The band’s Global Warming Tour with Cheap Trick flies into Revel’s Ovation Hall for post-Thanksgiving show. In an interview with Joe Perry, the band's guitarist says replacing Steven Tyler was a consideration.
The future was uncertain for Aerosmith three years ago. It appeared that the band and vocalist Steven Tyler were moving in two different directions.
Tyler spoke about moving on and guitarist Joe Perry called him on it during an interview.
Perry said that the band could replace Tyler as it was marking its 40th anniversary.
“It was something that we really talked about doing,” Perry tells Atlantic City Weekly. “We didn’t know what he was planning to do. We acknowledged that we had a great band. We said, ‘So we have this band and we’re not going to do it anymore?’ I would have been fine doing the project [without Tyler]. It would have been quite exciting, but we never got that far and we’re still Aerosmith, which is where I would rather be.”
Despite the friction between the band and Tyler, who served as an American Idol judge for two seasons until he quit the Fox reality show in July, Perry called the period “a blessing in disguise.”
“It all worked out since we realized that we needed a break from performing year in and year out,” Perry says while calling from Boston. “I got down to writing and we finished off an album that we tried to make three times over the last 10 years.”
Music From Another Dimension, which dropped earlier this month, will be showcased when the band performs Friday, Nov. 23, at Revel.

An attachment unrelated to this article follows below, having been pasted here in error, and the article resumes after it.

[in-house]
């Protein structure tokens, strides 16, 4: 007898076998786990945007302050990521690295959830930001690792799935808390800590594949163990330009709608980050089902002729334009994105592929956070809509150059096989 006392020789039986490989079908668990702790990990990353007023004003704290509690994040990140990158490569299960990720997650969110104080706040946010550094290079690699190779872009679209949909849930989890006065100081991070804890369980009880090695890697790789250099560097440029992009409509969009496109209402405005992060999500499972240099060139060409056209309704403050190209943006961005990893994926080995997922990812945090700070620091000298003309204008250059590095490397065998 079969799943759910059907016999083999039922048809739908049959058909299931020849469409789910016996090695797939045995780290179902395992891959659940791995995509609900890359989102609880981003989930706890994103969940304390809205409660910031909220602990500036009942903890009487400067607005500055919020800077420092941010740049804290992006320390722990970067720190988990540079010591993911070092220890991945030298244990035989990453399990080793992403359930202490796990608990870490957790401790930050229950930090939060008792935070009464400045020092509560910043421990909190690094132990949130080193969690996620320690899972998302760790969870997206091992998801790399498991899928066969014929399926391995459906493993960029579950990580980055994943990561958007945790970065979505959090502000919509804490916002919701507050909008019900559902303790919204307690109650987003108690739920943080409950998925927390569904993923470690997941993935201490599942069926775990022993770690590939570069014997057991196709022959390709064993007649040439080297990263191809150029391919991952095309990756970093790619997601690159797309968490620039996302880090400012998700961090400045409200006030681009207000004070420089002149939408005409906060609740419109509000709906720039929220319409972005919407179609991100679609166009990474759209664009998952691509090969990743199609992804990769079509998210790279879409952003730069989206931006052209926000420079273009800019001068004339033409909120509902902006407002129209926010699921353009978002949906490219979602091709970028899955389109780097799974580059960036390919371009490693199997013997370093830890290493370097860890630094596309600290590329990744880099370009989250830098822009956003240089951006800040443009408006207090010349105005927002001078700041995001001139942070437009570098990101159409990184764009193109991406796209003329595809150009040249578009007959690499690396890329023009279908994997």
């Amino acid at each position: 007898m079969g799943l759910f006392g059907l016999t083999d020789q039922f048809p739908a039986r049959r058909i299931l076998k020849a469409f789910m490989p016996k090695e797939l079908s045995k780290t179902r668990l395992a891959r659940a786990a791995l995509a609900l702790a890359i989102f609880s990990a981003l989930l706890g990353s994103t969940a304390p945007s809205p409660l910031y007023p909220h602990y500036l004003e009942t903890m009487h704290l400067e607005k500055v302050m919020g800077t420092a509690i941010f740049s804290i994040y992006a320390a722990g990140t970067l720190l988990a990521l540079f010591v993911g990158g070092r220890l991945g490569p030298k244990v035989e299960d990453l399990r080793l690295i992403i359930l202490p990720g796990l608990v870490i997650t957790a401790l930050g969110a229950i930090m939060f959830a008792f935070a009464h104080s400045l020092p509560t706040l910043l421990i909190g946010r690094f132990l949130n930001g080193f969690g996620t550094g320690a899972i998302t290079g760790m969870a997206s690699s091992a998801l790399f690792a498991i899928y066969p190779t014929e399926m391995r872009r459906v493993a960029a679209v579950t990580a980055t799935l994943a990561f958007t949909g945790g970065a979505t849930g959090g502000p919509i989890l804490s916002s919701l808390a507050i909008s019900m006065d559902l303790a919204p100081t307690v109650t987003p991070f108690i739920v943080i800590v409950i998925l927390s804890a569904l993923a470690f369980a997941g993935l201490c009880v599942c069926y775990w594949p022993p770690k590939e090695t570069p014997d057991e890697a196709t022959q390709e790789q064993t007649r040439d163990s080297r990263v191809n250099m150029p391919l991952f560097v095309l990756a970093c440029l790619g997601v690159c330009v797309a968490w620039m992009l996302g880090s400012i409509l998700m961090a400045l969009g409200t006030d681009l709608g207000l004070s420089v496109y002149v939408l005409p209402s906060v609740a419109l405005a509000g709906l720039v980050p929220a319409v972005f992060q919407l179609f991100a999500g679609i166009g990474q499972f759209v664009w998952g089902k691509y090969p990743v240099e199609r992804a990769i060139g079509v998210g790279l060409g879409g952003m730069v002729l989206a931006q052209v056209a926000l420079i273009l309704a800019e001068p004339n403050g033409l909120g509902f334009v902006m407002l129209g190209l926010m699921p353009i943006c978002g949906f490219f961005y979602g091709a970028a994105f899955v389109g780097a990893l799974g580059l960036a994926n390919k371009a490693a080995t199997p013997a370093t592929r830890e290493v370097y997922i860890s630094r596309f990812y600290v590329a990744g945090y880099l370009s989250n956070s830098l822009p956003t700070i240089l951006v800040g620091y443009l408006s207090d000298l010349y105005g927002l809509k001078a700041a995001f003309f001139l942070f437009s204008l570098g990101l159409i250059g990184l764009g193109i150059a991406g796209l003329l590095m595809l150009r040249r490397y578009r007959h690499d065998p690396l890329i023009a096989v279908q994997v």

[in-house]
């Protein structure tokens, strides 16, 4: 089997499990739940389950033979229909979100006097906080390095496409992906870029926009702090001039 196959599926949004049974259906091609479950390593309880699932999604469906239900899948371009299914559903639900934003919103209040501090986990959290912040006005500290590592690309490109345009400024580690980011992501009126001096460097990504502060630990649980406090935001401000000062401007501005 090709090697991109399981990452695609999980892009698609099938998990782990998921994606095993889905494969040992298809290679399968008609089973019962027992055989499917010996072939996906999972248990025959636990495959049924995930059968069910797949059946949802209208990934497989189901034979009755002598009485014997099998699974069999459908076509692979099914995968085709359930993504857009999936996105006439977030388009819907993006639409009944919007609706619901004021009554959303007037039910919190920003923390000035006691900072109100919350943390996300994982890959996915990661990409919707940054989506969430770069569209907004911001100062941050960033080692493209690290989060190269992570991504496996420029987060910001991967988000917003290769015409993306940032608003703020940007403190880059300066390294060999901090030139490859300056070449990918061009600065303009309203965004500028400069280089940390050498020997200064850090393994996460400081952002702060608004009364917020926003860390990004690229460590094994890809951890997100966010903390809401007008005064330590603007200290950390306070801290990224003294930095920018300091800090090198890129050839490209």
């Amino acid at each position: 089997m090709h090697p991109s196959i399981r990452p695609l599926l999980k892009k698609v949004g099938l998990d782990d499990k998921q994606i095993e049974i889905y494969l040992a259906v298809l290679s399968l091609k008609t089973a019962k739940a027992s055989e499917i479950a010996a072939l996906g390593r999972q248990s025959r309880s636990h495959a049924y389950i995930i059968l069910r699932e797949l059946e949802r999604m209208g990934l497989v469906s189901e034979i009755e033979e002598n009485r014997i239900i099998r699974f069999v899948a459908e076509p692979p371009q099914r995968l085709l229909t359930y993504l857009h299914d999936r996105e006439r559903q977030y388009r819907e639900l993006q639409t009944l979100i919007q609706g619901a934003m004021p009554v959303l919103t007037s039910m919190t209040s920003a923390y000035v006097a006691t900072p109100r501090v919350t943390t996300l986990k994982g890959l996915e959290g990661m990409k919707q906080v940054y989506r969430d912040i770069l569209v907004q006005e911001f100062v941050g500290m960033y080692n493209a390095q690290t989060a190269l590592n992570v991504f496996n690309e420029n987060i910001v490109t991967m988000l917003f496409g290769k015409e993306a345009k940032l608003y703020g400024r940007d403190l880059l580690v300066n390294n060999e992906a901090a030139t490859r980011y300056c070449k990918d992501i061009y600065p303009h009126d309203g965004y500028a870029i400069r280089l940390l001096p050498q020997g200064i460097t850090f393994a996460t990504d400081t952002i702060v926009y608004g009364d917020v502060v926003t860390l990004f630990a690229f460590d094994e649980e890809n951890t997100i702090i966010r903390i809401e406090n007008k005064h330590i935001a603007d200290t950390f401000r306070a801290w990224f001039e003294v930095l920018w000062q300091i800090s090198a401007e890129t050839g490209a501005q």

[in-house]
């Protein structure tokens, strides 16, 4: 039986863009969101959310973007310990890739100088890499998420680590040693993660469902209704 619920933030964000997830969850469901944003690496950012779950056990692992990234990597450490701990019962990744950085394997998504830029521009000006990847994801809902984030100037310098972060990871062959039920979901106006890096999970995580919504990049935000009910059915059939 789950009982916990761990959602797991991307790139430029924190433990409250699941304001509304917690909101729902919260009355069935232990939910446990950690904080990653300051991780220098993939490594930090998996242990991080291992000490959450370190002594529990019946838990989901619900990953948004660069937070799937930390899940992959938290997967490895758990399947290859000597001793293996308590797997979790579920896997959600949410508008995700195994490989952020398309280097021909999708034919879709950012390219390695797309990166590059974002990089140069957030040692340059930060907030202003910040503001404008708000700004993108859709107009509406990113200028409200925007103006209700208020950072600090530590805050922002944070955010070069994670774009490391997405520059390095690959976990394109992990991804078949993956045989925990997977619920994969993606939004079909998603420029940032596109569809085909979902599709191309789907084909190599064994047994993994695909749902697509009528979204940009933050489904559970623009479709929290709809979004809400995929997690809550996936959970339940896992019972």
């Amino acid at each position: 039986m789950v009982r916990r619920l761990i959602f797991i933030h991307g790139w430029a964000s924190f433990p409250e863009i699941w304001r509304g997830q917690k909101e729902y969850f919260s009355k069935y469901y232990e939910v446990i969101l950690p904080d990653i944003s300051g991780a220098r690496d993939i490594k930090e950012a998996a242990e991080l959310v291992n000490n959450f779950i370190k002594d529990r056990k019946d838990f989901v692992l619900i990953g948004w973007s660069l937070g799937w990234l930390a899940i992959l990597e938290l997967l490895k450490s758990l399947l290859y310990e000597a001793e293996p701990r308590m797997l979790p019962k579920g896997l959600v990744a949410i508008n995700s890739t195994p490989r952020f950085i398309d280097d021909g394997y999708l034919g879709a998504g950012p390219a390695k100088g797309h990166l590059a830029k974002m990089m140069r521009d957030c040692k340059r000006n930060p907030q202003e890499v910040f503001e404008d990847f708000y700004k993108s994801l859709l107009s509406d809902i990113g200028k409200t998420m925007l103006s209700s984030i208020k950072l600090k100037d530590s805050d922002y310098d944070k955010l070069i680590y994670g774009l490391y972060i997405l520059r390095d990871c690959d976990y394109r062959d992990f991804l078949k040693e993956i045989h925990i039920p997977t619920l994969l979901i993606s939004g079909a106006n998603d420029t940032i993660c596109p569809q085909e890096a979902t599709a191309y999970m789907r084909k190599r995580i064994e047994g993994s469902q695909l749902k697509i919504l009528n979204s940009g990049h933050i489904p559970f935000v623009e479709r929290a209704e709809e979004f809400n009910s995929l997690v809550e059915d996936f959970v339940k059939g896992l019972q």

“There are a lot of different flavors on it,” Perry says of the album. “The album is a true collaborative effort.”
Each member of the quintet had a hand in the creative process.
“Everybody started writing,” Tyler says during a call from Los Angeles. “[Bassist] Tom [Hamilton] had some songs from years past. [Guitarist] Brad [Whitford] threw in. [Drummer] Joey (Kramer) had a song from years ago.”
Tyler believes that the communal effort helped bring the band together. Over recent Aerosmith projects, Tyler had written songs with such guns for hire as Diane Warren and Richie Supa.
“Everybody was on fire with the fact that we were doing this together,” Tyler says. “We got the feeling like we’re an old family and we’re suddenly together.”
The collaboration worked as the group came up with familiar sonics.
“It sounds like Aerosmith,” Perry says. “For every ballad on the album there is a kick-ass rock song.”